Climate Risk Hits HomeEach year, about 35 million Americans relocate, often to places in danger of flood or wildfire, without ever knowing the perils. This series explains the risks and the questions to ask about them.
Climate Risk Hits Home
The remnants of Hurricane Sandy churn up Lake Michigan in Chicago in 2012. Flood risk in the city is increasing as climate change drives more extreme rain, and renters face greater financial peril than homeowners. More than half of Chicagoans are renters, according to 2019 census data.
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A California Department of Forestry and Fire Protection airplane drops fire retardant along a burning hill during the Glass Fire in Calistoga, Calif., in September. California is one of two states to require wildfire risk be disclosed to new homebuyers.
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Floods are the most deadly and expensive natural disaster in the U.S. And yet, in most parts of the country, it's easy to move into a flood-prone building and not even know you're in harm's way.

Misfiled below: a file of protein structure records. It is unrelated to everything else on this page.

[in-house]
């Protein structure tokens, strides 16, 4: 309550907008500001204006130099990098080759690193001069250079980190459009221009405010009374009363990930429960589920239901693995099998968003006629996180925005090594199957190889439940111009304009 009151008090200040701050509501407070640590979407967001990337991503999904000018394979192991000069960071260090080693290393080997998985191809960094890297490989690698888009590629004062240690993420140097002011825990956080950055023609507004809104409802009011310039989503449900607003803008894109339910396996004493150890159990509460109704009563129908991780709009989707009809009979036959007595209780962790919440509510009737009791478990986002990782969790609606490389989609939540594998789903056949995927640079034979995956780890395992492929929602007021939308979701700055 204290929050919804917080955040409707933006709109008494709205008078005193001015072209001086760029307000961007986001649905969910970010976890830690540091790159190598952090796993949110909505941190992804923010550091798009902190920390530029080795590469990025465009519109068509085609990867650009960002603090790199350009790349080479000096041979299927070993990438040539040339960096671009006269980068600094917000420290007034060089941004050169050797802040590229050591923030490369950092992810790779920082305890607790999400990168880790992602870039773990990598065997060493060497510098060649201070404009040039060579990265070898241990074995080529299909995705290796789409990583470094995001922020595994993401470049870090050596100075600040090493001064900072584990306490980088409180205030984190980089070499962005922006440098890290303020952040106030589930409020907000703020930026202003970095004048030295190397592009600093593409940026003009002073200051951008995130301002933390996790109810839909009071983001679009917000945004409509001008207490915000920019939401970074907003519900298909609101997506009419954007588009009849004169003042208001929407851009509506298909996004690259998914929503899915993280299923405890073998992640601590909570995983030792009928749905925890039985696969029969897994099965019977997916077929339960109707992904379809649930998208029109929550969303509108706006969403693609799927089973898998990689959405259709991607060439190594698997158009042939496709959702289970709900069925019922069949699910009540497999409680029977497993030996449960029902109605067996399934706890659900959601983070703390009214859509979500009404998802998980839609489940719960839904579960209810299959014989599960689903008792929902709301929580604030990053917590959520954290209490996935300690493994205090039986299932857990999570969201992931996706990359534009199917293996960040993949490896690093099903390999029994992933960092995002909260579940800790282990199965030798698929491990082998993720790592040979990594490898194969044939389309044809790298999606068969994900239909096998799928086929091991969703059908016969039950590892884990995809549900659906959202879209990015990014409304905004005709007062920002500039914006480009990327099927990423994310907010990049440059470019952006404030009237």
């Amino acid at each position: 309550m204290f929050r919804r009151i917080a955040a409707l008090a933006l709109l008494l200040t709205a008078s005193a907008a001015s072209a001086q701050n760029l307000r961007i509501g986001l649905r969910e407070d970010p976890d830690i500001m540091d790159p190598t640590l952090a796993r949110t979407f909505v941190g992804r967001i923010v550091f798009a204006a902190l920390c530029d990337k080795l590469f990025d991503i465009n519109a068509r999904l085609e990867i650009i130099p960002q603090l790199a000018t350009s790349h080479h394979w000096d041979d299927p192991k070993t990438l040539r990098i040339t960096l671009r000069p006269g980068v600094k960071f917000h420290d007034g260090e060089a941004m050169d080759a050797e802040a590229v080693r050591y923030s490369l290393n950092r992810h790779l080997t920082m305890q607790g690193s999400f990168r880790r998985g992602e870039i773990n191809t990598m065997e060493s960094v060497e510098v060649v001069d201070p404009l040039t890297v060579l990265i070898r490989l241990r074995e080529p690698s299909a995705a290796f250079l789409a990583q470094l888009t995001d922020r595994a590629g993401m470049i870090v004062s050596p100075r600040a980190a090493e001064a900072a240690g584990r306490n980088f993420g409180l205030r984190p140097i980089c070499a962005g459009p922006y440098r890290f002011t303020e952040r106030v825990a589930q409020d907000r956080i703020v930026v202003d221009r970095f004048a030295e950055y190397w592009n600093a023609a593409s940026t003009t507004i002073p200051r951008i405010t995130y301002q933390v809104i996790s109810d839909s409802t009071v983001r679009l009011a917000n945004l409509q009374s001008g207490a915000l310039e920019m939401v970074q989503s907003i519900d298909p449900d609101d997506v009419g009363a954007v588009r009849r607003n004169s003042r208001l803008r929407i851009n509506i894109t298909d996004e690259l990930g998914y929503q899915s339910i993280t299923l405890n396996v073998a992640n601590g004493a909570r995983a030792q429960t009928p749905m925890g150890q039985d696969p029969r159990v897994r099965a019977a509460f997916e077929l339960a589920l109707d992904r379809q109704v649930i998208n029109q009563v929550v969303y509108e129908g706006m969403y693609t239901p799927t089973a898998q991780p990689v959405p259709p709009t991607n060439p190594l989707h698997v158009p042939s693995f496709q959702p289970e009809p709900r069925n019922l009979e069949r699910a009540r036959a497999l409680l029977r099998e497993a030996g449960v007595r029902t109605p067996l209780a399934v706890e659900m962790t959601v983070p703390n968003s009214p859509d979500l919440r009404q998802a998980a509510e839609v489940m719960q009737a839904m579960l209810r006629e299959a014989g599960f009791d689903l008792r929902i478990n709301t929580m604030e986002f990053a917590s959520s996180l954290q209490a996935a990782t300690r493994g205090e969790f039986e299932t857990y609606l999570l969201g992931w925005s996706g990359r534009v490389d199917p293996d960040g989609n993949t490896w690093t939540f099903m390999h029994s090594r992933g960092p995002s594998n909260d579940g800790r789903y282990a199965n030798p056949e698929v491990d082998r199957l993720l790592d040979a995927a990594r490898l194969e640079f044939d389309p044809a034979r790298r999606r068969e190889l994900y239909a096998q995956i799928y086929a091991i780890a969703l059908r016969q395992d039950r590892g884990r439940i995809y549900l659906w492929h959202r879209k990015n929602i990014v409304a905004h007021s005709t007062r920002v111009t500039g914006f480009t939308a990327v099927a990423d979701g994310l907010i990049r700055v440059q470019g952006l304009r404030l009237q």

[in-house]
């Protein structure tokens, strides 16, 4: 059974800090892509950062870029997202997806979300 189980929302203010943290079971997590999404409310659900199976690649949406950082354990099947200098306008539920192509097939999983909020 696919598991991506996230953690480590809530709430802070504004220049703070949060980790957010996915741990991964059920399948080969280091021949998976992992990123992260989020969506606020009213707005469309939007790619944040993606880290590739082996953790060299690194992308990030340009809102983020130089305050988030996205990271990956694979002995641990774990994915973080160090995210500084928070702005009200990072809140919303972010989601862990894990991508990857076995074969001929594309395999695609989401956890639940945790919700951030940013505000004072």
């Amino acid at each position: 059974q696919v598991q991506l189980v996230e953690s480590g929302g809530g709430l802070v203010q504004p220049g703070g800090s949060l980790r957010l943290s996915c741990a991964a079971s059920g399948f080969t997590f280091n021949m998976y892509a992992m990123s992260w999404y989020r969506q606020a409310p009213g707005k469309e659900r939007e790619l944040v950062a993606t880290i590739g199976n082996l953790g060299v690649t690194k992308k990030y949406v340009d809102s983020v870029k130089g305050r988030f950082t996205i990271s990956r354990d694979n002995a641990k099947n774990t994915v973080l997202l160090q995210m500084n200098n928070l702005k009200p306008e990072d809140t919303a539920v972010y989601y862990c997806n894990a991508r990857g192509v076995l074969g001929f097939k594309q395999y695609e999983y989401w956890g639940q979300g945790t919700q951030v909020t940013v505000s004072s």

Destructive wildfires are on the rise in the United States. More than 40 million Americans live in zones at high risk because towns and cities have increasingly expanded into fire-prone landscapes.
A truck sits in still water after Hurricane Laura swept through Cameron Parish, La. The hurricane inflicted at least $8 billion in damage to southwest Louisiana when it hit in late August.